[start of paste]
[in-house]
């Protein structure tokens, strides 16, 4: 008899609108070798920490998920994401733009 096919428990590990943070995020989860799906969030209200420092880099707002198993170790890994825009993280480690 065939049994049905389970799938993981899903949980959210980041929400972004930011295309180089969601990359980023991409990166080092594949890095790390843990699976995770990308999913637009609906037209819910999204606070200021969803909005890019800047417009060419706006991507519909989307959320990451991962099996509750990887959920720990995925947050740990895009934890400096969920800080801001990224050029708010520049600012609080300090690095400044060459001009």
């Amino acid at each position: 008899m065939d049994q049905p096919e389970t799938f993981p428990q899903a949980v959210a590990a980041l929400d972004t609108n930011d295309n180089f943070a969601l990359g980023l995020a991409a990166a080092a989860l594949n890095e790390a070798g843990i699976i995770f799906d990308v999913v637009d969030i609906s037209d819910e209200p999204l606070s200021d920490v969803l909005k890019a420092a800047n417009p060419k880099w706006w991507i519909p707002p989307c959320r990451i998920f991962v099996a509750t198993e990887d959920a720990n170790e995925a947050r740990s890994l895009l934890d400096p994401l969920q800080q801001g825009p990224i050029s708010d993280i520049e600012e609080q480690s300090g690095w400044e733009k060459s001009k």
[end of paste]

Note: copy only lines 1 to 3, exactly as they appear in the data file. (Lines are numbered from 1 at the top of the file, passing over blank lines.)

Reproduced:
[in-house]
């Protein structure tokens, strides 16, 4: 008899609108070798920490998920994401733009 096919428990590990943070995020989860799906969030209200420092880099707002198993170790890994825009993280480690 065939049994049905389970799938993981899903949980959210980041929400972004930011295309180089969601990359980023991409990166080092594949890095790390843990699976995770990308999913637009609906037209819910999204606070200021969803909005890019800047417009060419706006991507519909989307959320990451991962099996509750990887959920720990995925947050740990895009934890400096969920800080801001990224050029708010520049600012609080300090690095400044060459001009």
């Amino acid at each position: 008899m065939d049994q049905p096919e389970t799938f993981p428990q899903a949980v959210a590990a980041l929400d972004t609108n930011d295309n180089f943070a969601l990359g980023l995020a991409a990166a080092a989860l594949n890095e790390a070798g843990i699976i995770f799906d990308v999913v637009d969030i609906s037209d819910e209200p999204l606070s200021d920490v969803l909005k890019a420092a800047n417009p060419k880099w706006w991507i519909p707002p989307c959320r990451i998920f991962v099996a509750t198993e990887d959920a720990n170790e995925a947050r740990s890994l895009l934890d400096p994401l969920q800080q801001g825009p990224i050029s708010d993280i520049e600012e609080q480690s300090g690095w400044e733009k060459s001009k």